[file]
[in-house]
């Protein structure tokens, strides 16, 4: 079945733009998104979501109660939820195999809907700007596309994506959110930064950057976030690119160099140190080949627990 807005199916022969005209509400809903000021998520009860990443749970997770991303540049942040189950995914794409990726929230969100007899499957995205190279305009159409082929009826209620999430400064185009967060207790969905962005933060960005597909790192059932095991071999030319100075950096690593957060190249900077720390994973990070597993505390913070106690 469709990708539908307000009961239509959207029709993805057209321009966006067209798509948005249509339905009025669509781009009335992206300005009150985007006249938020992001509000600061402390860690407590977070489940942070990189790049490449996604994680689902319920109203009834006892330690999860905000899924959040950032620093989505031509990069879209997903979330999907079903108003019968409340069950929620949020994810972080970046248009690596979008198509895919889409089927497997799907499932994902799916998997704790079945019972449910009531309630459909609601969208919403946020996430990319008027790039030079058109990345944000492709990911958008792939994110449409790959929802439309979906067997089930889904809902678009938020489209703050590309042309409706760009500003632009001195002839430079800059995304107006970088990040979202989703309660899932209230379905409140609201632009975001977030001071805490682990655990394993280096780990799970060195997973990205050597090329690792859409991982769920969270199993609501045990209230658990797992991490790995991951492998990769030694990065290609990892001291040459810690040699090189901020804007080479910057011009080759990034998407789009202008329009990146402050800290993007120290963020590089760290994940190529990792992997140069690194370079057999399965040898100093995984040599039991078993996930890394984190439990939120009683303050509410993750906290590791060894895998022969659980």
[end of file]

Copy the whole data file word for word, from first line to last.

[in-house]
């Protein structure tokens, strides 16, 4: 079945733009998104979501109660939820195999809907700007596309994506959110930064950057976030690119160099140190080949627990 807005199916022969005209509400809903000021998520009860990443749970997770991303540049942040189950995914794409990726929230969100007899499957995205190279305009159409082929009826209620999430400064185009967060207790969905962005933060960005597909790192059932095991071999030319100075950096690593957060190249900077720390994973990070597993505390913070106690 469709990708539908307000009961239509959207029709993805057209321009966006067209798509948005249509339905009025669509781009009335992206300005009150985007006249938020992001509000600061402390860690407590977070489940942070990189790049490449996604994680689902319920109203009834006892330690999860905000899924959040950032620093989505031509990069879209997903979330999907079903108003019968409340069950929620949020994810972080970046248009690596979008198509895919889409089927497997799907499932994902799916998997704790079945019972449910009531309630459909609601969208919403946020996430990319008027790039030079058109990345944000492709990911958008792939994110449409790959929802439309979906067997089930889904809902678009938020489209703050590309042309409706760009500003632009001195002839430079800059995304107006970088990040979202989703309660899932209230379905409140609201632009975001977030001071805490682990655990394993280096780990799970060195997973990205050597090329690792859409991982769920969270199993609501045990209230658990797992991490790995991951492998990769030694990065290609990892001291040459810690040699090189901020804007080479910057011009080759990034998407789009202008329009990146402050800290993007120290963020590089760290994940190529990792992997140069690194370079057999399965040898100093995984040599039991078993996930890394984190439990939120009683303050509410993750906290590791060894895998022969659980």